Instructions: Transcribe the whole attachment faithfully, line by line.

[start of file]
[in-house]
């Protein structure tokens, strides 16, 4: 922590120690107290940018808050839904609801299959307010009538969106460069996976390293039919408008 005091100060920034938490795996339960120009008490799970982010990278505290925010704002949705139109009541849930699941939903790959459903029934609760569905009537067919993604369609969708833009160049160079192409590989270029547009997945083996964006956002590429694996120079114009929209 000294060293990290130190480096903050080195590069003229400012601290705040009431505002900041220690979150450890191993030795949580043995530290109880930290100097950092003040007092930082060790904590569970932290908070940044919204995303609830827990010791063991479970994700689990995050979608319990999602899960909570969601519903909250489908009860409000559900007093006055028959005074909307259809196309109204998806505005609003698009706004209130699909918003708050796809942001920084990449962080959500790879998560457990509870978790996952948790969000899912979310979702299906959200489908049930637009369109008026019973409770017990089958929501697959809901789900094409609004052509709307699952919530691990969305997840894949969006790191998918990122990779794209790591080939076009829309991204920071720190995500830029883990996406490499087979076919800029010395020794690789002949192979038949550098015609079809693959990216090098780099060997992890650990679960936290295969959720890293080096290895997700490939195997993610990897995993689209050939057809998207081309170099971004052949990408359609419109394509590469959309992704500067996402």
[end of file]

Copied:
[in-house]
């Protein structure tokens, strides 16, 4: 922590120690107290940018808050839904609801299959307010009538969106460069996976390293039919408008 005091100060920034938490795996339960120009008490799970982010990278505290925010704002949705139109009541849930699941939903790959459903029934609760569905009537067919993604369609969708833009160049160079192409590989270029547009997945083996964006956002590429694996120079114009929209 000294060293990290130190480096903050080195590069003229400012601290705040009431505002900041220690979150450890191993030795949580043995530290109880930290100097950092003040007092930082060790904590569970932290908070940044919204995303609830827990010791063991479970994700689990995050979608319990999602899960909570969601519903909250489908009860409000559900007093006055028959005074909307259809196309109204998806505005609003698009706004209130699909918003708050796809942001920084990449962080959500790879998560457990509870978790996952948790969000899912979310979702299906959200489908049930637009369109008026019973409770017990089958929501697959809901789900094409609004052509709307699952919530691990969305997840894949969006790191998918990122990779794209790591080939076009829309991204920071720190995500830029883990996406490499087979076919800029010395020794690789002949192979038949550098015609079809693959990216090098780099060997992890650990679960936290295969959720890293080096290895997700490939195997993610990897995993689209050939057809998207081309170099971004052949990408359609419109394509590469959309992704500067996402």